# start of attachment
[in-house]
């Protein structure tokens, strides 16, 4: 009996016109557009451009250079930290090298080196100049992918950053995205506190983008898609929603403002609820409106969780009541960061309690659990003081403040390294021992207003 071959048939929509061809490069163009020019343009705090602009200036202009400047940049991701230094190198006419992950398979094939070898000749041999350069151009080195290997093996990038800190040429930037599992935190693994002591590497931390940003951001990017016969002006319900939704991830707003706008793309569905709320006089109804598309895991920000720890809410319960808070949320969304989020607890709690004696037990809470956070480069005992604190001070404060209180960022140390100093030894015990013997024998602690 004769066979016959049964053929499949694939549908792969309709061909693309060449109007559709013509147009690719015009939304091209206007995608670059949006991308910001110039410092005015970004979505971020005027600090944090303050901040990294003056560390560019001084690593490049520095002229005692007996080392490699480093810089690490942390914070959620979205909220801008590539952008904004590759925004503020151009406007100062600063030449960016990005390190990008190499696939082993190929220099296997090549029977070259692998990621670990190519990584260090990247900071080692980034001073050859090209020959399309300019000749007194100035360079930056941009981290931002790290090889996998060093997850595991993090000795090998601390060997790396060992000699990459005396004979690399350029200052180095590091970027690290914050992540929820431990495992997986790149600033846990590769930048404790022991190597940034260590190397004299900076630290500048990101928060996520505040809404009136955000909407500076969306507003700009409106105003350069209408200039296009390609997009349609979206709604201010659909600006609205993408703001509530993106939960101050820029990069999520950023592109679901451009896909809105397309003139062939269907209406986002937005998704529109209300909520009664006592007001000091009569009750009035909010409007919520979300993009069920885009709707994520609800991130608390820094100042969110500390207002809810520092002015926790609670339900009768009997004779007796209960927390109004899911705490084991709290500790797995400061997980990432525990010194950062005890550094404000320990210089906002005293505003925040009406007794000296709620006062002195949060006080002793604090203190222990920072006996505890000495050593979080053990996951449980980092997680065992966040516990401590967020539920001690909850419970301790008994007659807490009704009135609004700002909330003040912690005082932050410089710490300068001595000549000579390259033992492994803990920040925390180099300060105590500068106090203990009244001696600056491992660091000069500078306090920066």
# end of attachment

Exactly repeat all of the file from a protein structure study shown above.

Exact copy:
[in-house]
């Protein structure tokens, strides 16, 4: 009996016109557009451009250079930290090298080196100049992918950053995205506190983008898609929603403002609820409106969780009541960061309690659990003081403040390294021992207003 071959048939929509061809490069163009020019343009705090602009200036202009400047940049991701230094190198006419992950398979094939070898000749041999350069151009080195290997093996990038800190040429930037599992935190693994002591590497931390940003951001990017016969002006319900939704991830707003706008793309569905709320006089109804598309895991920000720890809410319960808070949320969304989020607890709690004696037990809470956070480069005992604190001070404060209180960022140390100093030894015990013997024998602690 004769066979016959049964053929499949694939549908792969309709061909693309060449109007559709013509147009690719015009939304091209206007995608670059949006991308910001110039410092005015970004979505971020005027600090944090303050901040990294003056560390560019001084690593490049520095002229005692007996080392490699480093810089690490942390914070959620979205909220801008590539952008904004590759925004503020151009406007100062600063030449960016990005390190990008190499696939082993190929220099296997090549029977070259692998990621670990190519990584260090990247900071080692980034001073050859090209020959399309300019000749007194100035360079930056941009981290931002790290090889996998060093997850595991993090000795090998601390060997790396060992000699990459005396004979690399350029200052180095590091970027690290914050992540929820431990495992997986790149600033846990590769930048404790022991190597940034260590190397004299900076630290500048990101928060996520505040809404009136955000909407500076969306507003700009409106105003350069209408200039296009390609997009349609979206709604201010659909600006609205993408703001509530993106939960101050820029990069999520950023592109679901451009896909809105397309003139062939269907209406986002937005998704529109209300909520009664006592007001000091009569009750009035909010409007919520979300993009069920885009709707994520609800991130608390820094100042969110500390207002809810520092002015926790609670339900009768009997004779007796209960927390109004899911705490084991709290500790797995400061997980990432525990010194950062005890550094404000320990210089906002005293505003925040009406007794000296709620006062002195949060006080002793604090203190222990920072006996505890000495050593979080053990996951449980980092997680065992966040516990401590967020539920001690909850419970301790008994007659807490009704009135609004700002909330003040912690005082932050410089710490300068001595000549000579390259033992492994803990920040925390180099300060105590500068106090203990009244001696600056491992660091000069500078306090920066």